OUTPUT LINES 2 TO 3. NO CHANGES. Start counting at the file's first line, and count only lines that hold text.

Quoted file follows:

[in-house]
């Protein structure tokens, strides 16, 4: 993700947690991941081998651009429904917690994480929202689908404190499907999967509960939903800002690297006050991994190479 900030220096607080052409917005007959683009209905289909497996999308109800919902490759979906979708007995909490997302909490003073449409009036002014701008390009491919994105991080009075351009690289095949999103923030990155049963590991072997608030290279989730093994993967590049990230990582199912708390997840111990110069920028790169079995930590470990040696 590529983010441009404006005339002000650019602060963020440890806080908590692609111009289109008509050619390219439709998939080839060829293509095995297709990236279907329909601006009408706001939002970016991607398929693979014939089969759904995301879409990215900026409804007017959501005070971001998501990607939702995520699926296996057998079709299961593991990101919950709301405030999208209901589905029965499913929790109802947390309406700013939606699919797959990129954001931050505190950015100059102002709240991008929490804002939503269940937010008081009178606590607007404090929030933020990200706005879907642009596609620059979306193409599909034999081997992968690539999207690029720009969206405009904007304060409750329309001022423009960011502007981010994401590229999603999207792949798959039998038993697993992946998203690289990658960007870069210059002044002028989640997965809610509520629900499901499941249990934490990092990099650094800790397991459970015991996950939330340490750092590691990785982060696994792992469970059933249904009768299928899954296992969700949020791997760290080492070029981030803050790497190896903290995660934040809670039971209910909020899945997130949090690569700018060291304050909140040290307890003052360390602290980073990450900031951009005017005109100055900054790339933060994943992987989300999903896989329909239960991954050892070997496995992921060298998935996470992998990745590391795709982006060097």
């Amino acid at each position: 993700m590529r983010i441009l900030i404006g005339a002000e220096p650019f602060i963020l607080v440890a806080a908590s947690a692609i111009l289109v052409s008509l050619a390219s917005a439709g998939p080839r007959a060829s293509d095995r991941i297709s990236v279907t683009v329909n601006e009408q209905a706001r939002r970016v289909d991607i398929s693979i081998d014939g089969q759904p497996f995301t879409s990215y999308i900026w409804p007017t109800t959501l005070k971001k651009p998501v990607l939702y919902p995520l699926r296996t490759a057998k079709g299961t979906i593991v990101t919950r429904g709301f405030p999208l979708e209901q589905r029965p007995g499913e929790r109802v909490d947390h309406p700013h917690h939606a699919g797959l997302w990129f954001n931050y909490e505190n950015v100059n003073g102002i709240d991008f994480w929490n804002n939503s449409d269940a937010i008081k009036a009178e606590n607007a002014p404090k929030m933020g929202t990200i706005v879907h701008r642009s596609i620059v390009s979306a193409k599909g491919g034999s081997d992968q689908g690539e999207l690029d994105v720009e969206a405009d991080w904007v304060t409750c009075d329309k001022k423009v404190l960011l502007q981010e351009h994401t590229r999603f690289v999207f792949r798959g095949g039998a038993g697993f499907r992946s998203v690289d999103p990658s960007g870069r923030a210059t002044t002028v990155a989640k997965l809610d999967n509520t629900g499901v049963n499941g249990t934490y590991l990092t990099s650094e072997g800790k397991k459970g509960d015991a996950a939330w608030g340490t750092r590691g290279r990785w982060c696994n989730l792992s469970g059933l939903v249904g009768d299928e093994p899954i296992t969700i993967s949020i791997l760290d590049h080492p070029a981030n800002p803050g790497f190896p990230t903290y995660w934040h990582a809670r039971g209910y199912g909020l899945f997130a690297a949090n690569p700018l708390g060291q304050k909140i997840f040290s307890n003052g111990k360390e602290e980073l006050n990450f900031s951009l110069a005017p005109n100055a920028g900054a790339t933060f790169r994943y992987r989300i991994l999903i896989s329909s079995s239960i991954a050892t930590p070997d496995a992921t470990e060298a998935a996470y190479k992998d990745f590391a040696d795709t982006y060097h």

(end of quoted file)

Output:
């Protein structure tokens, strides 16, 4: 993700947690991941081998651009429904917690994480929202689908404190499907999967509960939903800002690297006050991994190479 900030220096607080052409917005007959683009209905289909497996999308109800919902490759979906979708007995909490997302909490003073449409009036002014701008390009491919994105991080009075351009690289095949999103923030990155049963590991072997608030290279989730093994993967590049990230990582199912708390997840111990110069920028790169079995930590470990040696 590529983010441009404006005339002000650019602060963020440890806080908590692609111009289109008509050619390219439709998939080839060829293509095995297709990236279907329909601006009408706001939002970016991607398929693979014939089969759904995301879409990215900026409804007017959501005070971001998501990607939702995520699926296996057998079709299961593991990101919950709301405030999208209901589905029965499913929790109802947390309406700013939606699919797959990129954001931050505190950015100059102002709240991008929490804002939503269940937010008081009178606590607007404090929030933020990200706005879907642009596609620059979306193409599909034999081997992968690539999207690029720009969206405009904007304060409750329309001022423009960011502007981010994401590229999603999207792949798959039998038993697993992946998203690289990658960007870069210059002044002028989640997965809610509520629900499901499941249990934490990092990099650094800790397991459970015991996950939330340490750092590691990785982060696994792992469970059933249904009768299928899954296992969700949020791997760290080492070029981030803050790497190896903290995660934040809670039971209910909020899945997130949090690569700018060291304050909140040290307890003052360390602290980073990450900031951009005017005109100055900054790339933060994943992987989300999903896989329909239960991954050892070997496995992921060298998935996470992998990745590391795709982006060097």
């Amino acid at each position: 993700m590529r983010i441009l900030i404006g005339a002000e220096p650019f602060i963020l607080v440890a806080a908590s947690a692609i111009l289109v052409s008509l050619a390219s917005a439709g998939p080839r007959a060829s293509d095995r991941i297709s990236v279907t683009v329909n601006e009408q209905a706001r939002r970016v289909d991607i398929s693979i081998d014939g089969q759904p497996f995301t879409s990215y999308i900026w409804p007017t109800t959501l005070k971001k651009p998501v990607l939702y919902p995520l699926r296996t490759a057998k079709g299961t979906i593991v990101t919950r429904g709301f405030p999208l979708e209901q589905r029965p007995g499913e929790r109802v909490d947390h309406p700013h917690h939606a699919g797959l997302w990129f954001n931050y909490e505190n950015v100059n003073g102002i709240d991008f994480w929490n804002n939503s449409d269940a937010i008081k009036a009178e606590n607007a002014p404090k929030m933020g929202t990200i706005v879907h701008r642009s596609i620059v390009s979306a193409k599909g491919g034999s081997d992968q689908g690539e999207l690029d994105v720009e969206a405009d991080w904007v304060t409750c009075d329309k001022k423009v404190l960011l502007q981010e351009h994401t590229r999603f690289v999207f792949r798959g095949g039998a038993g697993f499907r992946s998203v690289d999103p990658s960007g870069r923030a210059t002044t002028v990155a989640k997965l809610d999967n509520t629900g499901v049963n499941g249990t934490y590991l990092t990099s650094e072997g800790k397991k459970g509960d015991a996950a939330w608030g340490t750092r590691g290279r990785w982060c696994n989730l792992s469970g059933l939903v249904g009768d299928e093994p899954i296992t969700i993967s949020i791997l760290d590049h080492p070029a981030n800002p803050g790497f190896p990230t903290y995660w934040h990582a809670r039971g209910y199912g909020l899945f997130a690297a949090n690569p700018l708390g060291q304050k909140i997840f040290s307890n003052g111990k360390e602290e980073l006050n990450f900031s951009l110069a005017p005109n100055a920028g900054a790339t933060f790169r994943y992987r989300i991994l999903i896989s329909s079995s239960i991954a050892t930590p070997d496995a992921t470990e060298a998935a996470y190479k992998d990745f590391a040696d795709t982006y060097h």